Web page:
Given the title of my blog—a reference to the sixth song on Kendrick Lamar’s second studio album good kid, m.A.A.d. city—a post about KDot seems appropriate for a debut essay (I hope you weren’t expecting a review of the 1993 Tupac Shakur drama/romance). GKMC presents several talking points for the issues prevalent in present-day hip-hop. Here, I’ll focus on the rapper’s ability to garner billboard success with a socially conscious album, by means of Kendrick’s radio hit “Swimming Pools (Drank).”
Early on in his career, Kendrick’s lyricism earned him great promise as a young artist. In his premier album Section 80, the Compton rapper confirmed that he wouldn’t follow the typical path for young rap artists who sign to major labels: he refused to give up his conscious lyrics for the sake of commercial success. With Section.80, Kendrick built on his foundation, adding a collection of soulful tracks that put his ambitious vision of success in the spotlight. Alas, the album received no mainstream attention, didn’t manage to break the Billboard 100, and produced no radio hits. Kendrick was forced to rely on his underground fanbase and a strong group of followers in the blogosphere for quality reception. As of 2011, few in the mainstream audience were familiar with KDot.
One year later the first single from GKMC, “Swimming Pools (Drank),” was released with an accompanying video, and completely different sound than Kendrick had produced prior. Upon first listen, the song might sound like a typical radio single party anthem. The distorted “Pour up, Drank” call and answer precedes a sing-song hook about diving into a pool full of liquor. You can picture a private pool party where the “girls wanna play baywatch,” and Kendick diving off the rooftop. But is that really the song’s subject matter?
Let’s close read the song’s first verse:
Now I done grew up
Round some people living their lives in bottles
Granddaddy had the golden flask
Back stroke every day in Chicago
Some people like the way it feels
Some people wanna kill their sorrows
Some people wanna fit in with the popular
That was my problem
With a closer look, the song’s hook is only a magnified example of the dangers of peer pressure and substance abuse. Kendrick discusses his childhood, growing up around his grandfather’s “golden flask.” Kendrick becomes a victim of peer pressure, succumbing to requests to binge drink to “fit in with the popular, that was my problem.” The “swimming pool” is not a symbol of the party lifestyle, but rather the deadly, drowning effects of alcohol abuse.
In the song’s second verse, Kendrick’s conscience voices a final plea:
(Okay, now open your mind up and listen to me Kendrick
I am your conscience, if you do not hear me
Then you will be history Kendrick
I know that you’re nauseous right now
And I’m hoping to lead you to victory Kendrick)
If I take another one down
I’mma drown in some poison abusing my limit
Begging Kendrick to halt the peer pressure, his conscience asks him to put down the bottle so he can “lead you to victory Kendrick.” Listening to his conscience, Kendrick comes up for air before he “takes another one down” and “[drowns] in some poison].” Kendrick uses his conscience to show how he had to look within himself to rise above peer pressure and avoid a dangerous lifestyle of alcohol abuse.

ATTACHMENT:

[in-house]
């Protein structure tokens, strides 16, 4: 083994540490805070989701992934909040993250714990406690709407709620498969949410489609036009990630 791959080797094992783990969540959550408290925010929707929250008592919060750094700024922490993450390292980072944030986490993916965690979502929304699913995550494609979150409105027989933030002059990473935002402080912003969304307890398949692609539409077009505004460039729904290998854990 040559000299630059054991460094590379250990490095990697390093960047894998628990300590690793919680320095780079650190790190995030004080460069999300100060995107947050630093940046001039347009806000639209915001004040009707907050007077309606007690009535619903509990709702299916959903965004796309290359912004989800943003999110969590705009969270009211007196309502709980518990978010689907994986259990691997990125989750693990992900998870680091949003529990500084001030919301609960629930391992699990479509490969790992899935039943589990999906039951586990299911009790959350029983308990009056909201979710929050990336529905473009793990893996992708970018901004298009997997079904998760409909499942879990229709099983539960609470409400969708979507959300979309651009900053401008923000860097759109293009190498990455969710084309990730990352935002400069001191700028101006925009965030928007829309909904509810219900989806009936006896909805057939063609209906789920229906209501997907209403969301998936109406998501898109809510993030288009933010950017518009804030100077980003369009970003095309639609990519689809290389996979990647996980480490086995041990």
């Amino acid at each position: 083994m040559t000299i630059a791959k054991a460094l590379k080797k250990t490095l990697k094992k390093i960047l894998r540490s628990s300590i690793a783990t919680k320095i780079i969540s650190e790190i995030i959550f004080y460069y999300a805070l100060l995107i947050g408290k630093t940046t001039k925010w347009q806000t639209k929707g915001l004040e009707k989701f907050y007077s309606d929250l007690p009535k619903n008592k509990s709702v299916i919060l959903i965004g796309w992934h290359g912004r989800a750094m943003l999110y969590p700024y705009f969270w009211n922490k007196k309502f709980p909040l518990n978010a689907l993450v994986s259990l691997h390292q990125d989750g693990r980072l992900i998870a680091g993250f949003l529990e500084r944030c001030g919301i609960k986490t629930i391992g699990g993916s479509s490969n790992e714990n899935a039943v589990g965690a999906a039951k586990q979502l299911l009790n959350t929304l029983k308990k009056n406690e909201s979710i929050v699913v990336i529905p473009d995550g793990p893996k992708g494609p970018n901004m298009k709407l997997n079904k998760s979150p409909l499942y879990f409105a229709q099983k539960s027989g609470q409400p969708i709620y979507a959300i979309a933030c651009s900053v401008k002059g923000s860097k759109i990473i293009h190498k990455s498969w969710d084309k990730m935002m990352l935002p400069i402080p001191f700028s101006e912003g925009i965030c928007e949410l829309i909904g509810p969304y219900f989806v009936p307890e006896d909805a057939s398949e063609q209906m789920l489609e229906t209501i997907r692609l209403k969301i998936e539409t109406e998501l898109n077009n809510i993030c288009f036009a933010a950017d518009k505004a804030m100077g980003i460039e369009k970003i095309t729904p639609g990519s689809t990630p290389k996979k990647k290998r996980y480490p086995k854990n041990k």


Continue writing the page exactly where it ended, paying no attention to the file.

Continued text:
The lyrics aren’t particularly encoded—if you listen even remotely carefully, the song’s message is clear—but the song’s catchy hook was enough to gain substantial radio play and earn much deserved hype for his album. Kendrick disguised the song as a party anthem, essentially tricking the mainstream into listening to a radio single that is really about the dangers of substance abuse. Moreover, the song was KDot’s demo test to his new listeners: if they found the song catchy enough to play on repeat, could they also appreciate the deeper meaning to his lyrics?
We’ve seen the demise of several rappers– i.e. Wiz Khalifa, Wale, Plies, and Flo Rida–when they surrender their lyrical soul to make radio hits. On the other side of the coin, some of the best lyricists in hip-hop have yet to reach billboard success. Artists like Common and Talib Kweli stand firm that the lyrical quality of their music will always trump commercial fame. Yet, in an industry where radio play stands as the only source of mainstream recognition, temptations to make radio hits come frequently. Few artists find the recipe to produce socially conscious hits that can also earn radio spins; Kanye West, OutKast, and Lupe Fiasco are scarce testaments. I argue that Kendrick Lamar deserves to be on the short list. By camouflaging his radio single as a party anthem, Kendrick tricked listeners into appreciating a socially conscious message. “Swimming Pools (Drank)” effectively gained radio success, building a solid groundwork for the billboard success of GKMC. While the entire album deserves legitimate lyrical analysis, his radio single alone is proof that KDot has found the recipe to maintaining his lyricism in an industry littered with sell-outs.